Rapaport Magazine

U. S. Retail Market Report

Diamonds Continue to Rule

By Lara Ewen
RAPAPORT... Colors and classics may be falling off, but bigger stones and unique designs are in demand. Sissy’s Log Cabin in Pine Bluff, Arkansas, is not moving deeply into any colors. “We have found that colored stones do not sell well in our market at any time,” said Mark Sanders, Sissy’s executive vice president. However, the store is doing well with certain designer pieces. “In the past couple of years, we have seen a tremendous increase in silver and gold designer jewelry,” he said. “I suppose the ability to mix the metal colors makes a jewelry wardrobe more versatile.”


One category that seems to be universally on its way out is anything run-of-the-mill. “I think the classics are starting to lose ground,” said John Hayes, owner of Goodman’s Jewelers in Madison, Wisconsin. “Simple basics have slowed up. People want something a little more individual looking. They have some of the basics covered, and they want to explore other fashion ideas. In politics, people are talking about change, and I think they’re looking to change their look as well.”

One trend retailers are noticing is the desire for larger stones. “People are trading their small diamonds in for larger ones,” said Abraham Frost, president of Frost & Co. Diamonds in Pittsburgh, Pennsylvania. “Remodeling is a big trend. Younger women today are getting much bigger stones than women did 30 or 40 years ago, so a lot of their mothers now want bigger stones, too. The current market of younger women has created a market for us with older women.”

Gail Friedman, owner of Sarah Leonard Jewelers, in Los Angeles, agreed. “Three carat is the new 2 carat,” she said. “We don’t have customers who buy 1-carat stones any more.”

In Pine Bluff, Sanders said, “Large diamond pieces will always be popular because of the need to celebrate engagements, anniversaries and other special occasions.” He noted that larger-diamond sales also were a growing trend in his market.


Although the people who can afford to buy larger stones or upgrade to more serious pieces are still comfortable doing so, concerns about a shaky economic forecast have taken their toll in other sectors. “The middle price range has suffered,” said Hayes. “The lower price range has increased and, on the flip side, the real high end is still nice and strong. But what we used to consider our bread-and-butter price range has kind of evaporated.”

Sean Dunn, vice president of JR Dunn Jewelers in Lighthouse Point, Florida, said, “The economy has definitely affected the mix of our business. The lower-price-point merchandise has slowed, with the exception of branded products.”
Friedman noted that while her high-end sales are strong, the economy has affected other areas. “The people who can afford it are still spending the money, but the middle range is disappearing,” she said.

For those whose primary business is in bridal, however, Frost believes that economic trends are not terribly worrisome. “We’re in the business of love, and that always comes first,” he said. “In the bridal business, it goes back to Romeo and Juliet, and Adam and Eve. Whether they buy 0.5-carat or a 3-carat ring, they have to buy something. You might not buy the biggest diamond in the world, but you have to buy something.”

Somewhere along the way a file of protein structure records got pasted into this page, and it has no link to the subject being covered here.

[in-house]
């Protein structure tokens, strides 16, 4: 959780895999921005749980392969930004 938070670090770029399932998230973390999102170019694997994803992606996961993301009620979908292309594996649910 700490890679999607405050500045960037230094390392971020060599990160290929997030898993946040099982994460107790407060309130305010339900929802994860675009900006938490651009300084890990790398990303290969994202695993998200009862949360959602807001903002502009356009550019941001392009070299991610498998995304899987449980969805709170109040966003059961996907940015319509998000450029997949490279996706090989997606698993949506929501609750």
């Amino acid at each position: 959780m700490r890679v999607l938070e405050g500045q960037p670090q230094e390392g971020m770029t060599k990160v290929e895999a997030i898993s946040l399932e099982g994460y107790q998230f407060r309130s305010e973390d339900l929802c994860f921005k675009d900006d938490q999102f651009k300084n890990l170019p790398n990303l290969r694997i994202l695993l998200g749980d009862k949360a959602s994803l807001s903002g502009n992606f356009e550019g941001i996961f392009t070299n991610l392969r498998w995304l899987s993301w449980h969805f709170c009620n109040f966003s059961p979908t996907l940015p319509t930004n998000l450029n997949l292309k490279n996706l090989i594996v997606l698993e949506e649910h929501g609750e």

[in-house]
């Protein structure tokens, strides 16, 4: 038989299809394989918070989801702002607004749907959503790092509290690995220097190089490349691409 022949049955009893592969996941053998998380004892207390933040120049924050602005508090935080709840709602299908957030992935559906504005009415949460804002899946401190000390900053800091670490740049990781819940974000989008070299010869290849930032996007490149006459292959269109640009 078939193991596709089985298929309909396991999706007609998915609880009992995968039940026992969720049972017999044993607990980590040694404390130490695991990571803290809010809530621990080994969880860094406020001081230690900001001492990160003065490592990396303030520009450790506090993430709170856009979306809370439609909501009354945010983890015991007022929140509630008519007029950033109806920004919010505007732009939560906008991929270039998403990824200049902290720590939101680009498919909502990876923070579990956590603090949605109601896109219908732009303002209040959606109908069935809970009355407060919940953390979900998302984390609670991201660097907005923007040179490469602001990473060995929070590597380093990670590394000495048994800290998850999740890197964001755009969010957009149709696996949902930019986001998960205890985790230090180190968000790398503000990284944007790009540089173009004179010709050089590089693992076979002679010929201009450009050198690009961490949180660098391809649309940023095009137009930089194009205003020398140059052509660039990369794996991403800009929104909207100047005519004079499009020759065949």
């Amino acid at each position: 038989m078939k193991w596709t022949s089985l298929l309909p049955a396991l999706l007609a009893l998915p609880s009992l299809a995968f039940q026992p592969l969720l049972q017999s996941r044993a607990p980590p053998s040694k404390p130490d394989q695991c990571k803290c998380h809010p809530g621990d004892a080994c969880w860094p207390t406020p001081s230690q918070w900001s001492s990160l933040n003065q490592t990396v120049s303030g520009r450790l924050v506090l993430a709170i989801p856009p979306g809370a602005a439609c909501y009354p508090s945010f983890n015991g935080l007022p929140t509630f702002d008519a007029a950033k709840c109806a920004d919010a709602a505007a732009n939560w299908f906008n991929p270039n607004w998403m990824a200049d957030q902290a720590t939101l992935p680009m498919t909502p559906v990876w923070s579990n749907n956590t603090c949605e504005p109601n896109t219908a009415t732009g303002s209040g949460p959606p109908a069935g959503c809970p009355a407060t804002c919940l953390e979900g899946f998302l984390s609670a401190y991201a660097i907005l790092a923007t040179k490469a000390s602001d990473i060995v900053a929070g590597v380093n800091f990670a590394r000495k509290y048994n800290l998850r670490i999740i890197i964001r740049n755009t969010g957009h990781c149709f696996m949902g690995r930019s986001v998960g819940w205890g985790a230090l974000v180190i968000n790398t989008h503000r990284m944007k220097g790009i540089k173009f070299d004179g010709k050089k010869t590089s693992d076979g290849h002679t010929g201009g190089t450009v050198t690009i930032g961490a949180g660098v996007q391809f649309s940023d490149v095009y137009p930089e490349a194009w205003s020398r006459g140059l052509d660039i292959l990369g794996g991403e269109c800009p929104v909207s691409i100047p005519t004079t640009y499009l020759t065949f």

Taking stock of both economic and fashion indicators may help to build a solid bottom line come year’s end. Retailers are seeing a move away from traditional pieces and a turn toward items that allow customers to build a diverse jewelry wardrobe. In Los Angeles, Friedman is doing well with fashion looks. “Brown and chocolate pearls, as well as chocolate gold, are big for us, as are different golds,” she said. “Our customers look for unusual pieces.”

In Wisconsin, customers are adding semiprecious stones to their collections. “We’re seeing more colored gemstones,” said Hayes. “Garnets have been selling better, as have aquamarines, emeralds, Tahitian black pearls and chocolate pearl strands. Color gives people more variety.”

For Dunn, unusual shades are also popular, though semiprecious is flat. “Large, fancy yellow diamonds have been a big part of our sales increases this year,” he said. “As far as fashion goes, we see jewelry with organic shapes with brown, black and gray stones being hot. The biggest sales loser for us has been semiprecious color. I feel people have moved away from this product because, when times are uncertain, they go back to basics and to the more muted colors like brown and black.”

The Marketplace

• Round and princess cuts top engagement-stone sales, with marquise and emerald making strong showings.
• The most popular carat-weight averages 1.5 carats, but sales of larger stones are becoming more common.
• The most popular color is G, though F is a close second.
• SI1 is the best-selling clarity, followed by VS2.
• White gold is the most requested metal for settings, though palladium is gaining ground.
• $8,500 is the average price for an engagement ring, including stone and setting.

Article from the Rapaport Magazine - August 2008. To subscribe click here.

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